NASHVILLE — Chattanooga city government's use of Internet sales sites to establish fair market value for used equipment purchases is no legal substitute for public advertisements and competitive bidding, Tennessee Attorney General Robert Cooper says.
Records show officials used the method on at least one occasion with the City Council on Feb. 26 approving the then-Mayor Ron Littlefield administration's recommended purchase of a $168,000 used Caterpillar hydraulic excavator.
The opinion was requested by state Sen. Todd Gardenhire, R-Chattanooga. Gardenhire said he sought Cooper's advice after the city's internal auditor, Stan Sewell, came to him about the issue in April.
In his June 10 opinion, Cooper said discarding the advertising and bidding requirements by local governments can be done but only in two circumstances. One method is documenting the value of the item through an appraisal conducted by a licensed appraiser.
The second method, Cooper said, is establishing a general range of value "through a listing in a nationally recognized publication" such as the National Automobile Dealers Association Used Car Guide or the Green Guide, a specialty publication that states values on used equipment.
"If either of these tests are met, then the municipality or county may purchase the item if the price of the item is not more than 5 percent higher than the highest value of the documented range," Cooper wrote.
A website that "simply lists items for sale is not a 'nationally recognized publication' that contains the current fair market value of the item" as required by Tennessee Code Annotated 12-3-1003 (b)," the attorney general said.
Sewell had raised doubts about the practice in an Oct. 13, 2009, memo to city officials. That came in response to questions raised by the city's then-General Services Director Paul Page regarding not adhering to competitive bidding requirements outlined in state law regarding used equipment.
Sewell noted the exemptions in the 2009 memo but emphasized they required "documented due diligence" through the listing in a nationally recognized publication.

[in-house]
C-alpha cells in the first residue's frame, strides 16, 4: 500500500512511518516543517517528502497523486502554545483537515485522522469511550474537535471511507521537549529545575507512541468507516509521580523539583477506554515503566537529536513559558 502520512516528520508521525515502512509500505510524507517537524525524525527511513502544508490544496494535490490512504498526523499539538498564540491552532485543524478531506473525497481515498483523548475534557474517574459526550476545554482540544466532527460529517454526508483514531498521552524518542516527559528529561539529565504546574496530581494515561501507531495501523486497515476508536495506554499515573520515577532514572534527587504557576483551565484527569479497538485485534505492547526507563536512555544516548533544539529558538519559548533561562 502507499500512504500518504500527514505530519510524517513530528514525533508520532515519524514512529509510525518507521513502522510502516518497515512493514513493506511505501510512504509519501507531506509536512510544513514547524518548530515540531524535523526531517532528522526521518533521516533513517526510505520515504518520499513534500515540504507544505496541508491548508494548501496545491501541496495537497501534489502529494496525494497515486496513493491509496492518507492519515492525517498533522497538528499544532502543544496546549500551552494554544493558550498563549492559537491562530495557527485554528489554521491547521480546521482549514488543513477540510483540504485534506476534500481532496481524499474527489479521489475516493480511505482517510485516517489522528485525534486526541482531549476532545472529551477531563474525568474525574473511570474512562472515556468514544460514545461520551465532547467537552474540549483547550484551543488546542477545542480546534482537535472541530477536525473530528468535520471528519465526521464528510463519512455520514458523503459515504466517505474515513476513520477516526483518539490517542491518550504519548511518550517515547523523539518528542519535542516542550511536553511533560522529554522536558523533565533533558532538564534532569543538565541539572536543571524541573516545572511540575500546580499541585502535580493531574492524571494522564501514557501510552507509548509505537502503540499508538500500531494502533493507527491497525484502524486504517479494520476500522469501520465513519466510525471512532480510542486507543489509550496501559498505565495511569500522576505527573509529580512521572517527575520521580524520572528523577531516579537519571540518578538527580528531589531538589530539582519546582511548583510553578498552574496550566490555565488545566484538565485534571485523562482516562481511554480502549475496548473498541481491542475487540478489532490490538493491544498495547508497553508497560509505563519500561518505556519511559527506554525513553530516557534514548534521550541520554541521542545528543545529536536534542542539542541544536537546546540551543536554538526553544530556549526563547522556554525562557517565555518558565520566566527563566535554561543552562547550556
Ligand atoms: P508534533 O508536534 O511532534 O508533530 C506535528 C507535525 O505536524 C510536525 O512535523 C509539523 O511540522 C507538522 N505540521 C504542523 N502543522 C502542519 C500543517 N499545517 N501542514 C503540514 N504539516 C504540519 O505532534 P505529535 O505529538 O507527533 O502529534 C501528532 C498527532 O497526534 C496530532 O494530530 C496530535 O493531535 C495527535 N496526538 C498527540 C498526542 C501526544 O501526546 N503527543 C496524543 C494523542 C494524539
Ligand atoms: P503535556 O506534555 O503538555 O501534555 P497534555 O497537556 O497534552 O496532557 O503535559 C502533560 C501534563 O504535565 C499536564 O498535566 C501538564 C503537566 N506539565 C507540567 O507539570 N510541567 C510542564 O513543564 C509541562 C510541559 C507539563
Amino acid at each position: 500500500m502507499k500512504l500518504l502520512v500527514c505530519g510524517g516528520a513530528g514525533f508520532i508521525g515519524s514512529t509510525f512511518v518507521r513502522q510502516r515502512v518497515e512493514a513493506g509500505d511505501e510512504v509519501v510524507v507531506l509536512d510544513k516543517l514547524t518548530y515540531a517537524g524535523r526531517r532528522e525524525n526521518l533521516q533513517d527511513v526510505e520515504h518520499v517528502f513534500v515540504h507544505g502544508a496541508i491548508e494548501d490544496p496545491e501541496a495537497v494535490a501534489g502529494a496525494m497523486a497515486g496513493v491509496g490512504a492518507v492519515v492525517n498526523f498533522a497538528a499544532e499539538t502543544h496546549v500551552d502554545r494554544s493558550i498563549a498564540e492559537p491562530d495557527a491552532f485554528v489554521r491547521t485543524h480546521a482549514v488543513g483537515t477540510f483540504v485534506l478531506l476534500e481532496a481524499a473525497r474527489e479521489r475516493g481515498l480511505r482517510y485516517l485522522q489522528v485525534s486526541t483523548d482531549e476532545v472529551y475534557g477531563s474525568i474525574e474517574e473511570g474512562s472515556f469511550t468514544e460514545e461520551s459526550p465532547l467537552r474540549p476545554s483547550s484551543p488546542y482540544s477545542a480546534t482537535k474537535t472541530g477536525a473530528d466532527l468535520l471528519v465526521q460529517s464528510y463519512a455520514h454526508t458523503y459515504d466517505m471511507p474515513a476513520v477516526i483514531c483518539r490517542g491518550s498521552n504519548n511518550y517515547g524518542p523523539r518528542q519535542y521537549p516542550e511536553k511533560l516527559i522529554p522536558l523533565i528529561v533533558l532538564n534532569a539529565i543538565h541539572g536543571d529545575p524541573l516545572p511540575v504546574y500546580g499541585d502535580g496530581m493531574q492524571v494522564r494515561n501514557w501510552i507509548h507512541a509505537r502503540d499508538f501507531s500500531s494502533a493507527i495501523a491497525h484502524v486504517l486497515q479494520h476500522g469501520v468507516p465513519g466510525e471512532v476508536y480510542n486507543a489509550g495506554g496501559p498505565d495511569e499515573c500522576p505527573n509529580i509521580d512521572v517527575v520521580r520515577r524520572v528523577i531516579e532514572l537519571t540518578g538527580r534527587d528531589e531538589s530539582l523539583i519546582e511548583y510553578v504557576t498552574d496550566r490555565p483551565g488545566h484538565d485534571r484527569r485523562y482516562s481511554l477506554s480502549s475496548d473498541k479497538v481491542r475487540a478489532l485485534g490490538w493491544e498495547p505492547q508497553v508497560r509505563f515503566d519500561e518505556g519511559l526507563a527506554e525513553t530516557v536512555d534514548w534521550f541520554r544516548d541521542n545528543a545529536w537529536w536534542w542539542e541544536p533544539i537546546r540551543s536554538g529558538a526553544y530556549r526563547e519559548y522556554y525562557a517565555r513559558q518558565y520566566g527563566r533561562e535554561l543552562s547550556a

According to Sewell's April 3 letter to Gardenhire, in the Feb. 26 purchase this year, the city used the sites www.rockanddirt.com and www.machinerytrader.com.
Mayor Andy Berke, who on April 15 succeeded Littlefield, said Tuesday his administration hasn't used the questioned method.
"My administration is committed to getting the best value for taxpayers," Berke said. "We want to pay no more than a true fair market value for any item."
Asked if the city had used the questioned method prior to the February purchase, Berke said he spoke with the city's chief financial officer, Daisy Madison, who told him as far as she knew it had not.
"That's what we've been able to find out," Berke said.
Sewell said in an interview Tuesday he noticed the Feb. 26 approval of the purchase that began with prices listed on the two websites. He said not being an attorney himself, he asked Gardenhire to request a formal legal opinion from Cooper.
Emphasizing he did not "identify or assert any malicious intent" in the purchase, Sewell said that as an auditor he is generally "suspicious" of such purchases because of the "lack of competitiveness."
"If you have collaboration between a city employee [agent] and a vendor, it is almost impossible for an auditor or investigator to identify improper activity," he said in a followup email.
In their Feb. 13 request for council action, city officials supplied website printouts of a $225,000 excavator offered by Knoxville-based Stowers Machinery Corp.; a $235,000 excavator from a California company and a similar piece of equipment from a Virginia company that listed no price.
Sewell said he believes the city purchased the equipment from Stowers but had no details.
It was not clear how the price went from $225,000 to the $168,000 figure cited in the resolution.
Armed with Cooper's legal opinion, Sewell followed up with a memo last Thursday to the council, where seven of the nine members are newcomers elected in March.
"As stated in such opinion," he wrote, "list prices do not meet the standard of determining fair market value as is necessary."
He recommended the council "deny approval of any used equipment purchases not supported by the proper valuation documentation. Due to the high level of risk involved in used equipment purchases, I further recommend City Council thoroughly scrutinize any used equipment purchases prior to approval."
Contact staff writer Andy Sher at 615-255-0550 or email@example.com.
Andy Sher is a Nashville-based staff writer covering Tennessee state government and politics for the Times Free Press. A Washington correspondent from 1999-2005 for the Times Free Press, Andy previously headed up state Capitol coverage for The Chattanooga Times, worked as a state Capitol reporter for The Nashville Banner and was a contributor to The Tennessee Journal, among other publications. Andy worked for 17 years at The Chattanooga Times covering police, health care, county government, ...
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